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9 March 2016

The fall of Maria Sharapova

Should we be surprised by her humiliation?

By Jason Cowley

I was a spectator on Centre Court that warm afternoon in July 2004 when Maria Sharapova, who faces suspension from tennis after testing positive for a banned substance, won Wimbledon for the first time. She was 17 years old and had been expected to lose her first Grand Slam final to the defending champion, Serena Williams. In the event, the tall, blonde Russian, who in her early teens had moved to live and train at the celebrated Nick Bollettieri Tennis Academy in Florida, thrashed Williams 6-1, 6-4.

The match lasted only 73 minutes and Sharapova played with exuberance and steely control throughout. The power and accuracy of her shot-making were remarkable. She was at the forefront of a new generation of power-baseliners in the women’s game and yet, in spite of her height (6ft 2in), she moved with fluidity and grace. Williams, the ultimate power-hitter, had seemingly met her match: she was not so much defeated as bludgeoned off the court. (Interestingly, Williams has won 17 of her 19 matches against Sharapova.)

At the end, before the presentation ceremony, Sharapova climbed in among the spectators and made her way up to the box where her father was sitting. She embraced him and asked for a mobile phone with which she tried to make a call – she explained later that she wanted to speak to her mother in Florida. It was a moment of spontaneous celebration: a teenager wishing to share her joy with the parents who had borrowed money to fund her tuition under Bollettieri. This was the beginning of a great adventure and it occurred to me, even then, that every mobile-phone company in the world must have wished Sharapova had used their phone to make that call. Never such innocence again.

Sport in general – especially football, tennis and golf – is one of the foremost drivers of globalisation, an engine of meritocracy and of hyper-capitalism. Tennis is the only sport in which women have parity with men, in terms of earnings and prestige. Very quickly after that Wimbledon victory, Sharapova – so photogenic, so gifted – allowed herself to be captured by corporate America. She became a multiple “brand ambassador” and the world’s highest-earning sportswoman. She was appealing to sponsors in a way that the Williams sisters, who have been racially abused at tournaments and whom even their father called “ghetto Cinderellas”, never were.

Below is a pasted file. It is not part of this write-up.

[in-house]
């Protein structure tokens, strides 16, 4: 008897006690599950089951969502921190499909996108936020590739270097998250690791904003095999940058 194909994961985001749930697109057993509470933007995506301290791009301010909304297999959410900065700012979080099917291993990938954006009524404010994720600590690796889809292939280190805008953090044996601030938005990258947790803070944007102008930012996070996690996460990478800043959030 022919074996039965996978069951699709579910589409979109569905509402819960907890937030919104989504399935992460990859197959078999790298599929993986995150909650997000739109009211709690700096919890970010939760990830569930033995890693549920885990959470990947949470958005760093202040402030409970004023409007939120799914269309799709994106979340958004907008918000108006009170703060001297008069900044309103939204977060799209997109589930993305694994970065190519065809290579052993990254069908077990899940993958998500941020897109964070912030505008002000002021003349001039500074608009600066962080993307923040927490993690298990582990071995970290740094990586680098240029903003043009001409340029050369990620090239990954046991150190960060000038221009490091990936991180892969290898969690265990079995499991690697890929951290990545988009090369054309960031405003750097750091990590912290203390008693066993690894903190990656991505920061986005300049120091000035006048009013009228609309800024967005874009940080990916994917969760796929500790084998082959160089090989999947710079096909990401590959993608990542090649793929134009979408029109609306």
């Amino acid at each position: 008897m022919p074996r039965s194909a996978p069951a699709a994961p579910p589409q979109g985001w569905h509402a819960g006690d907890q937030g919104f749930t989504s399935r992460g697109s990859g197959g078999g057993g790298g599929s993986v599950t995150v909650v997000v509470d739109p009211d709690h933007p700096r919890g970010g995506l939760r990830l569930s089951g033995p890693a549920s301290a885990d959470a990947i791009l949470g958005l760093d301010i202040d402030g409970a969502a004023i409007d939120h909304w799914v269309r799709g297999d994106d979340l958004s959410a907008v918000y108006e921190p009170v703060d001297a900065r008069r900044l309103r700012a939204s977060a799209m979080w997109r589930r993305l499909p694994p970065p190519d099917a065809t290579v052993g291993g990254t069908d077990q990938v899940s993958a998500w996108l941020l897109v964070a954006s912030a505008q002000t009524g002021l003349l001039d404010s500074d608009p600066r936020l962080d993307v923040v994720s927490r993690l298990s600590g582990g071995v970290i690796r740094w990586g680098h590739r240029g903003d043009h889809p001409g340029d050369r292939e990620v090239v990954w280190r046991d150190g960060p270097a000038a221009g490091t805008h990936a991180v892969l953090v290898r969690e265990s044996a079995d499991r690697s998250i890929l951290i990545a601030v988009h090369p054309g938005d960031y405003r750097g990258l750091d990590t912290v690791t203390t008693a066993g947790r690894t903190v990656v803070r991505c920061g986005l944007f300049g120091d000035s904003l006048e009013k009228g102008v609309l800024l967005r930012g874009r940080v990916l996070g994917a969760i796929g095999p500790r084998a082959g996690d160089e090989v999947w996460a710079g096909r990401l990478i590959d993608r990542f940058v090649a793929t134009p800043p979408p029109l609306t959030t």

At a press conference in Los Angeles this week, Sharapova, dressed sombrely in black, said that she’d been taking meldonium, a medication used to treat diabetes and heart conditions, for ten years. It was added by the World Anti-Doping Agency to the list of banned substances at the start of this year. Sharapova tested positive at the Australian Open in January.

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Should we be surprised by her humiliation? Every fan knows that high-level sport is tainted by corruption and that doping is rife. It’s not just power and endurance sports such as athletics and cycling that have been corroded by drugs cheats. Arsenal’s manager, Arsène Wenger, has spoken cryptically this season about the use of banned substances in European football  but, when pressed for details, never elaborates. He evidently knows that something is going on.

All professional sports clubs and coaches are adept at seeking competitive advantage, through the application of sports science and the latest technological and medical innovations. In global sport the winner takes all. The temptation to go that little bit further and push against what is legally permissible must be great indeed, especially when the rewards can seem limitless.

“I have let my fans down,” Sharapova said sadly this week as one by one her corporate sponsors – Nike, TAG Heuer and Porsche – suspended their contracts with her. She will not be the last “star” to make such an abject apology.

This article appears in the 09 Mar 2016 issue of the New Statesman, American Psycho